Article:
The Baca refuge is an important calving ground for deer and elk and provides a natural sanctuary to threatened or endangered wildlife, including the bald eagle, greater sandhill crane and mountain plover. World-class archeological sites dating back some 11,500 years have been found nearby.

The proposed drilling project threatens to transform this irreplaceable wildland into an industrial zone of drill pads and roads - contaminating air, land and waterways and unleashing a barrage of drilling-related traffic and noise. Even the adjacent Great Sand Dunes National Park could be at risk.

Energy companies currently own the rights to any oil and gas reserves beneath the refuge. But the Bush administration has the authority to block reckless and destructive industrialization on these lands.

Please go to http://www.savebiogems.org/yellowstone/takeaction and demand that the Fish and Wildlife Service protect the Baca National Wildlife Refuge from the far-reaching impacts of oil and gas drilling.

Thank you for helping to protect our last remaining Rocky Mountain wildlife habitats.

Help Save Alaska's Tongass National Forest

Tongass Forest - help stop clear-cutting- for the Grateful Web

We need your urgent action to make sure that Congress stands firm against taxpayer subsidies for destroying America's greatest temperate rainforest.

 

Please go to http://www.savebiogems.org/tongass/takeaction right now and tell your senators and representative to protect the Tongass, a thriving habitat for grizzly bears, salmon runs, bald eagles and the elusive Alexander Archipelago wolf.

 

Thanks to pressure from you and other online activists, the House of Representatives voted overwhelmingly in June to halt taxpayer subsidies for destructive new logging roads in Alaska's Tongass National Forest.

 

But Alaska's senior senator, Ted Stevens, is now working feverishly behind closed doors to make sure that this long-overdue legislation never sees the light of day. And he's drafting his own, underhanded, amendment to restrict sharply the public's ability to halt wasteful and devastating Tongass logging in court.

Over the last 25 years, more than 1 billion taxpayer dollars have been spent to clearcut and build roads through this irreplaceable BioGem.

 

NRDC activists like you have spoken out again and again against these wasteful handouts, which have enabled timber companies to expand their reach into the unspoiled heart of America's rainforest.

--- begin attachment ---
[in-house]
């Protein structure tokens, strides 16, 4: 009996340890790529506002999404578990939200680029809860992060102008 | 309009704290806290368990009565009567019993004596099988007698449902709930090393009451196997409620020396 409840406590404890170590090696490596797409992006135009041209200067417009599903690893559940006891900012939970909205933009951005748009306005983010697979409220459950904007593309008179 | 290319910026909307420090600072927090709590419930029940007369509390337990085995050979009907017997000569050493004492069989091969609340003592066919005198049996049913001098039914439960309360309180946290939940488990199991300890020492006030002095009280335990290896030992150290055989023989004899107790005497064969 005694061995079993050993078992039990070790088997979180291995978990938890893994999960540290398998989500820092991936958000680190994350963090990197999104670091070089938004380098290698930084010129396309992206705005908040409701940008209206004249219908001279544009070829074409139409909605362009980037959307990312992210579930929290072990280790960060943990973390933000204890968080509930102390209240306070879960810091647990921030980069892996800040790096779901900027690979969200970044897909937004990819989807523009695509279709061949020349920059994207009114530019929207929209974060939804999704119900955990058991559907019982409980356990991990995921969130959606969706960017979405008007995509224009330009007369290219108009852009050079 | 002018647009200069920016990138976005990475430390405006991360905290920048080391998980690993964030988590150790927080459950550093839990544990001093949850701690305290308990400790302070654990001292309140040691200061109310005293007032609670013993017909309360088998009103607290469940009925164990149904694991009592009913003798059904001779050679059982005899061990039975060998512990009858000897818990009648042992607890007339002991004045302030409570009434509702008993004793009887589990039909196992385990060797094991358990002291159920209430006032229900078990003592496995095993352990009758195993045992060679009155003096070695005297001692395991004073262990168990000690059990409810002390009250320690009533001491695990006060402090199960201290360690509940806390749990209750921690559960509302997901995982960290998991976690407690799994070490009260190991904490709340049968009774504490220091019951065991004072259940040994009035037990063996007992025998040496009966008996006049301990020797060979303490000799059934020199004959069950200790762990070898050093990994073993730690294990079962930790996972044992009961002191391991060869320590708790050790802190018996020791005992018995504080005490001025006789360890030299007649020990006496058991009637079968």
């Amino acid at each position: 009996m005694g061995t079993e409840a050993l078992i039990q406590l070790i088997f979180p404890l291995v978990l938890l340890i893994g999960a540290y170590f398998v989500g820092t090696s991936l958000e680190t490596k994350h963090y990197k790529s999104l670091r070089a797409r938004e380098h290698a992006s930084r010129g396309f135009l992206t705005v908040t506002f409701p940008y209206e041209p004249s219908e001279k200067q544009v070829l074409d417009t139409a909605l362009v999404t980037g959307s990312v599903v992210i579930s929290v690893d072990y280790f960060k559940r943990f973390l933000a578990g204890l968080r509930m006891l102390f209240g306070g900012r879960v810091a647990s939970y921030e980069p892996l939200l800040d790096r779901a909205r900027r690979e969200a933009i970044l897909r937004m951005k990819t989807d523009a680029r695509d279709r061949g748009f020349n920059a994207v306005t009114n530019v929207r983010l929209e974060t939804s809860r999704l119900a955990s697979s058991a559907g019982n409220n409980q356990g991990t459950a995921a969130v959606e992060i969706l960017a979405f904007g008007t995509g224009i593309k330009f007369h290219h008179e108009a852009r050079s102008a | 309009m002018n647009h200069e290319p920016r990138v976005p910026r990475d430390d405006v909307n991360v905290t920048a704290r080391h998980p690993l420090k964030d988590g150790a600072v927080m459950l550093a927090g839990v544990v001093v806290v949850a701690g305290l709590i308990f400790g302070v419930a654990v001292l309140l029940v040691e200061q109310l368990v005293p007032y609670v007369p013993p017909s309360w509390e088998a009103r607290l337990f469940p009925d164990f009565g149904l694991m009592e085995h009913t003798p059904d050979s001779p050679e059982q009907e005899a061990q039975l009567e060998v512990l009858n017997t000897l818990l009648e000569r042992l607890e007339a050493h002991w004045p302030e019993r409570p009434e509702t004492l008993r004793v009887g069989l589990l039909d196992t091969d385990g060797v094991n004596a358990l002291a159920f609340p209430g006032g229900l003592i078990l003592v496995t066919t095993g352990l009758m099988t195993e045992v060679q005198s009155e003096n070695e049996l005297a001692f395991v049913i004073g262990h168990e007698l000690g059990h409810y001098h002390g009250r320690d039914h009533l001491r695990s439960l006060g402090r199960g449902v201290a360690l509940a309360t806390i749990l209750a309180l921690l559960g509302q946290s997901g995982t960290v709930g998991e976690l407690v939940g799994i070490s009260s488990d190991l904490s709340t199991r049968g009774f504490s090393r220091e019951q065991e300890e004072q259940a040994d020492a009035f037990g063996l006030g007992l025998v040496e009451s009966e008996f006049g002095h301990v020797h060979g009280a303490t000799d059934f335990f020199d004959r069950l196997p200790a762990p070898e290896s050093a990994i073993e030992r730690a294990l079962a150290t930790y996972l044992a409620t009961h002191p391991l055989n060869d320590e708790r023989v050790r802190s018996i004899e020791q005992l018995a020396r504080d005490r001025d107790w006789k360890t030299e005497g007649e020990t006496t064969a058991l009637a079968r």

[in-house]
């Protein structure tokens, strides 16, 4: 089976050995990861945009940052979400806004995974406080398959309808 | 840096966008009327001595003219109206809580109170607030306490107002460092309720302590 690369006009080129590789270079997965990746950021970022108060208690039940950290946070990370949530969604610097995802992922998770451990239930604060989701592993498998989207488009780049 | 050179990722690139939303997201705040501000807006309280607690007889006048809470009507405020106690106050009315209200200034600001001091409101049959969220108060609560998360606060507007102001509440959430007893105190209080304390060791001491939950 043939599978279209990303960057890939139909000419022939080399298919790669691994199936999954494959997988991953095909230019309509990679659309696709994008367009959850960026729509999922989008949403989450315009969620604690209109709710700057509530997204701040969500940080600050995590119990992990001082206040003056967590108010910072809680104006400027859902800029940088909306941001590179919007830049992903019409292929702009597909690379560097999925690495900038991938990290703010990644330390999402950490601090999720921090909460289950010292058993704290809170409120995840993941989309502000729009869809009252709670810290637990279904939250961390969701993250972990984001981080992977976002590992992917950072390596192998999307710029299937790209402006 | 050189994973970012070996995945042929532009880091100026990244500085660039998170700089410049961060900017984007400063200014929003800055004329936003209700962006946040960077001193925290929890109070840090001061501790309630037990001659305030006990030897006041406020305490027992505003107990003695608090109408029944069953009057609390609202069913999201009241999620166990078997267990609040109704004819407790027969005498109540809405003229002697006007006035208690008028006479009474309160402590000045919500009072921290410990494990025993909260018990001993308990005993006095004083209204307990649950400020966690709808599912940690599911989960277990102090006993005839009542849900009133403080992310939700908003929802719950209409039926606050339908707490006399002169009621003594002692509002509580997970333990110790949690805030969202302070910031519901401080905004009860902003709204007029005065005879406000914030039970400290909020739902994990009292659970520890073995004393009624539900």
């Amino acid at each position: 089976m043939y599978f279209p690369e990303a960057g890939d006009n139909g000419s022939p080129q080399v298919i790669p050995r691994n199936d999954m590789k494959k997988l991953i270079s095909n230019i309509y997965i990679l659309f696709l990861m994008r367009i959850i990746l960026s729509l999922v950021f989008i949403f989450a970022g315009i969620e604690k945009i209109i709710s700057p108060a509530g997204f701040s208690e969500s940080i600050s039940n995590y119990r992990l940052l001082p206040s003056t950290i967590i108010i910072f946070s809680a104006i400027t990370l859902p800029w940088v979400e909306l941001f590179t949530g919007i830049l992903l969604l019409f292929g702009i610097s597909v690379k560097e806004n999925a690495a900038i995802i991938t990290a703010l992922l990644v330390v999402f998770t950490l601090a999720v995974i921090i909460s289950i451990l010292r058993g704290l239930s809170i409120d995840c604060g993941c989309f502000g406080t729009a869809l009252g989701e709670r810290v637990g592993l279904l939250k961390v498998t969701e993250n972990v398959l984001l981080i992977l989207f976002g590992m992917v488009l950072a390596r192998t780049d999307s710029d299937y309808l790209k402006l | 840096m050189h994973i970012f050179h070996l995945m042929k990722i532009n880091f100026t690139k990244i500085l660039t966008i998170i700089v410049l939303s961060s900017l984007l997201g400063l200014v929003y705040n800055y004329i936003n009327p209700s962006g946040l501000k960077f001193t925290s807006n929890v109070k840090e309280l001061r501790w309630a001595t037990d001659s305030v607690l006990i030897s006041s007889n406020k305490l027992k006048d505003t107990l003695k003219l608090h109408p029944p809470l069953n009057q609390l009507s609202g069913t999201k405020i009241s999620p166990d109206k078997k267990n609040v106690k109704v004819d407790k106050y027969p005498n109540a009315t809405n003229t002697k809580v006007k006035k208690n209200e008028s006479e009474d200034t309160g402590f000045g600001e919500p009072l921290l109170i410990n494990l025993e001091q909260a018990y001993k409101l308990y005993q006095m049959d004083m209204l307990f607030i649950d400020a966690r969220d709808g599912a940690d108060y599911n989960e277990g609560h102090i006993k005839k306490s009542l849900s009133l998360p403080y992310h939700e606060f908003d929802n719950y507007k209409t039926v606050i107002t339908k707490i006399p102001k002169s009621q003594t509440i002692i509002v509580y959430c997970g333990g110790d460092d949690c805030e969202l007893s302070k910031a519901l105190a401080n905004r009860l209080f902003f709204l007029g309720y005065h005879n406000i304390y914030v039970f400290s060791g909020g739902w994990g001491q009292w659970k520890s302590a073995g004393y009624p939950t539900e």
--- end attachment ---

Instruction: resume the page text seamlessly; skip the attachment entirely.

Please go to http://www.savebiogems.org/tongass/takeaction and demand that House and Senate negotiators stand up to Senator Stevens and his destructive logging-road subsidies in the Tongass!

 

Thank you for helping to defend this priceless rainforest refuge for imperiled Alaskan wildlife.

Help block Power Plant on Navajo Lands

Northwestern New Mexico- for the Grateful Web

Please speak out now against plans for a dirty, coal-fired power plant in New Mexico that would release mercury and other toxic contaminants into the environment, pollute waterways and threaten human health.

Go to http://www.savebiogems.org/yellowstone/takeaction right away and tell the Bush administration to reject the proposed Desert Rock power plant.

A global energy company and the Dine Power Authority want to build the plant on the eastern edge of the Navajo Nation in northwestern New Mexico.

The Four Corners region is already home to two of the most polluting power plants in the country. If we don't act now, this area could soon be besieged by a new wave of environmental hazards.

In addition to mercury, the proposed Desert Rock plant would increase emissions of soot and soot-forming pollutants, which can cause asthma attacks, heart disease and other health problems.

Furthermore, the Navajo Nation would receive less than five percent of the projected electricity output from Desert Rock, even though many Navajo people still have no electricity in their homes. Most of the power would likely be exported to Las Vegas and Phoenix.

Last month, NRDC Members and online activists turned out at public hearings in Albuquerque and Santa Fe to oppose the Desert Rock plant, which would significantly increase global warming pollution in New Mexico at a time when states should be working to curb these dangerous emissions.

Please add your voice to this outcry. Go to http://www.savebiogems.org/yellowstone/takeaction right away and tell the Bush administration to reject the proposed Desert Rock power plant and instead develop new initiatives that focus on energy efficiency and clean, renewable
energy solutions.

Thank you for helping to protect the environment of New Mexico and the Four Corners region.